The second Chronicles of Narnia film, based upon the second of C. S. Lewis’ famous Chronicles of Narnia children’s books in the series, opened this weekend in theaters across America. It opened as the number one attraction, replacing Iron Man, a fabulous action film that I much enjoyed. The Chronicles of Narnia: Prince Caspian is a truly wonderful film. I loved it from start to finish. The actors are good, though the story is not nearly as faithful to Lewis’ original as was The Lion, the Witch and the Wardrobe. In taking liberties with Lewis’ book director Andrew Ferguson is making the story into an epic fantasy battle. I agree with Christianity Today’s Peter T. Chattaway that this makes this film “more consistent, and consistently entertaining” than Wardrobe was. Films are never consistently true to novels but in this case some of the book’s most basic spiritual themes are missing. The storyline remains in tact but re-arranged. And the battles and action scenes are top-notch. Aslan makes his appropriate appearance and reminds us again of the mystery of God and his love joined with power.

It has been one year in human time since the four children entered the land of Narnia from the famous wardrobe but in Narnia a 1,000 years have passed. When the children enter back into Narnia, in a way not exactly like the scene in Lewis’ book, they discover that things are not as they once were. The animals no longer talk and the magical Narnian creatures have been driven so deeply into the woods that it is as if they no longer exist. Here the movie makes Lucy’s troubled response to the trees that do not dance and Susan’s realization that now there are bears that do not talk seem so powerful.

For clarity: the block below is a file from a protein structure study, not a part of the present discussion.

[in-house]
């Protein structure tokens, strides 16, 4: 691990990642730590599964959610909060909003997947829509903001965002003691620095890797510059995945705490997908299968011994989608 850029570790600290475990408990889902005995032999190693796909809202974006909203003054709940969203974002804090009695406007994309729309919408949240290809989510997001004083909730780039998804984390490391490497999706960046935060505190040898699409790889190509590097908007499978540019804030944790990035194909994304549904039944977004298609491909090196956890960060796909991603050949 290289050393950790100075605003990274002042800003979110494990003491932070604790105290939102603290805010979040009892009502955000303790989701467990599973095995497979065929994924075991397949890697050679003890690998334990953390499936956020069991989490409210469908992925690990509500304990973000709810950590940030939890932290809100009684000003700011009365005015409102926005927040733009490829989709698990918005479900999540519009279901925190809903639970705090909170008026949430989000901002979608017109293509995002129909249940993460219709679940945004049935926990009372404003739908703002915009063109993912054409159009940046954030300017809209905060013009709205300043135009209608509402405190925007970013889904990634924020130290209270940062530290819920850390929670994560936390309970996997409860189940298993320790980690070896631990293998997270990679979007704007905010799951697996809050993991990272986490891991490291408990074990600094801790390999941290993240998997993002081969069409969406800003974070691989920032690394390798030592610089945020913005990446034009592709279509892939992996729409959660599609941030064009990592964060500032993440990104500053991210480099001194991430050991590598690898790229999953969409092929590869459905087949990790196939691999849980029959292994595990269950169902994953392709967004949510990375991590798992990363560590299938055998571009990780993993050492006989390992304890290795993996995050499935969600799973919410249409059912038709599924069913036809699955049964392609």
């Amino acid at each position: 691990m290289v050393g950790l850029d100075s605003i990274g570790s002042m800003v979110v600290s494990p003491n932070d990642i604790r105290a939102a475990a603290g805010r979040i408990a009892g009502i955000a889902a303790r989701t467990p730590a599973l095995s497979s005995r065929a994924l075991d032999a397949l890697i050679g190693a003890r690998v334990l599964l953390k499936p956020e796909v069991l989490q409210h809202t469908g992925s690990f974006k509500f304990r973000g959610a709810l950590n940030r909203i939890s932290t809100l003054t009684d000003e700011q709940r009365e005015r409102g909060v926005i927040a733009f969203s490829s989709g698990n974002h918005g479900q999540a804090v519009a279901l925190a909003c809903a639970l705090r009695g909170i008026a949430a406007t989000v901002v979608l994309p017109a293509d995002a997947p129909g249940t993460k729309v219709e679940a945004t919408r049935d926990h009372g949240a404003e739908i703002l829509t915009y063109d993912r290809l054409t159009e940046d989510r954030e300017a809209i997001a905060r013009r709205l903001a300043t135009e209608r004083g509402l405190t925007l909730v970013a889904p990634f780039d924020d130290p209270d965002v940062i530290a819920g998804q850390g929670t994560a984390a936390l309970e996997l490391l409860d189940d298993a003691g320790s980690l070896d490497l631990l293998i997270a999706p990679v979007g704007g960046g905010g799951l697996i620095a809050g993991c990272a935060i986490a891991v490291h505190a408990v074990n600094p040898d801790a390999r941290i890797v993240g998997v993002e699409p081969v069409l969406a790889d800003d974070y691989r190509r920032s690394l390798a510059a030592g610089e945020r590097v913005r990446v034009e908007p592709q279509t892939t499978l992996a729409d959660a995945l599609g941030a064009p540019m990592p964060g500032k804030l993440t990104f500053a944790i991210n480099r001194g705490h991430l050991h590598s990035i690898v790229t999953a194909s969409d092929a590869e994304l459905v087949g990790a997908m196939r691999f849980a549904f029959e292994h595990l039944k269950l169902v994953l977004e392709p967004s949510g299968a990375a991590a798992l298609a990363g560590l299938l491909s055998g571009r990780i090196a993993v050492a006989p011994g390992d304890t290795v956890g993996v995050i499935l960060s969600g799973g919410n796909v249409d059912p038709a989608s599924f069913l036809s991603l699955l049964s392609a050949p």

Many do not know that C. S. Lewis wrote the Narnia series to help pagan, pre-Christian moderns grasp spiritual truths that would make it easier to convert. This will be the disappointment for readers of the book since crucial scenes are mission from the movie. For this reason Aslan has much less to do in the film version.Princecaspian4
Yet Lucy reminds Peter, who thinks he can handle Narnia on his own, that they should seek Aslan’s help since they have already seen what he can do and they know so much about him.

In the film Aslan tells Lucy, Every year you grow, so shall I.” In the book, Aslan says, “Every year you grow you will find me bigger.” For me this is a significant change. I was quite stunned when I saw it. Other less obvious changes remove some of the power and divinity of Aslan. Some critics have picked up on this and praised it. Christians will rightly be disappointed. (We can hope many will pick up the books!)

The supporting characters are superb in this movie. The dwarf Trumpkin is a bit too pessimistic, but so interesting. He draws you into his role while the truly lethal warrior is a mouse, Reepicheep. Reepicheep has an encounter with a person who says, “I can’t believe I am about to be killed by a mouse.” Reepicheep says, “You people have no imagination!” I laughed out loud!

Rated PG for violence and action, I would not recommend this film for children under 7 or 8 years of age because of the intensity of the scenes. Death scenes are not presented in a gory or grotesque manner but the structure and complexity of the film are a bit much for young children. I have a six-year old granddaughter. I also have a ten-year old granddaughter. I think the ten-year old could handle it but not the six-year old.

Douglas Gresham, C. S. Lewis’ stepson was interviewed by Christianity Today about this long awaited movie. He summed up his feelings by saying, “I’m very, very pleased. It’s a film that portrays probably even more strongly than the book the essential message of Prince Caspian, which is a return to truth and faith and honor and justice after a millennium of corruption in Narnia. I almost hate to say it, but I think it’s a better move than The Lion, The Witch, and the Wardrobe. Prince Caspian started with a poorer story than Lion/Witch, but has worked out probably to be a better movie.”

A very good preview of the film can be seen online at the Narnia site.

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  1. Helen May 20, 2008 at 7:14 am

    John I’m glad you liked it.
    I liked it too. My comments are on my blog
    I thought it brought out the inexplicable absence of Aslan (God) when he seems most needed very well – which is a very real issue faced by Christians.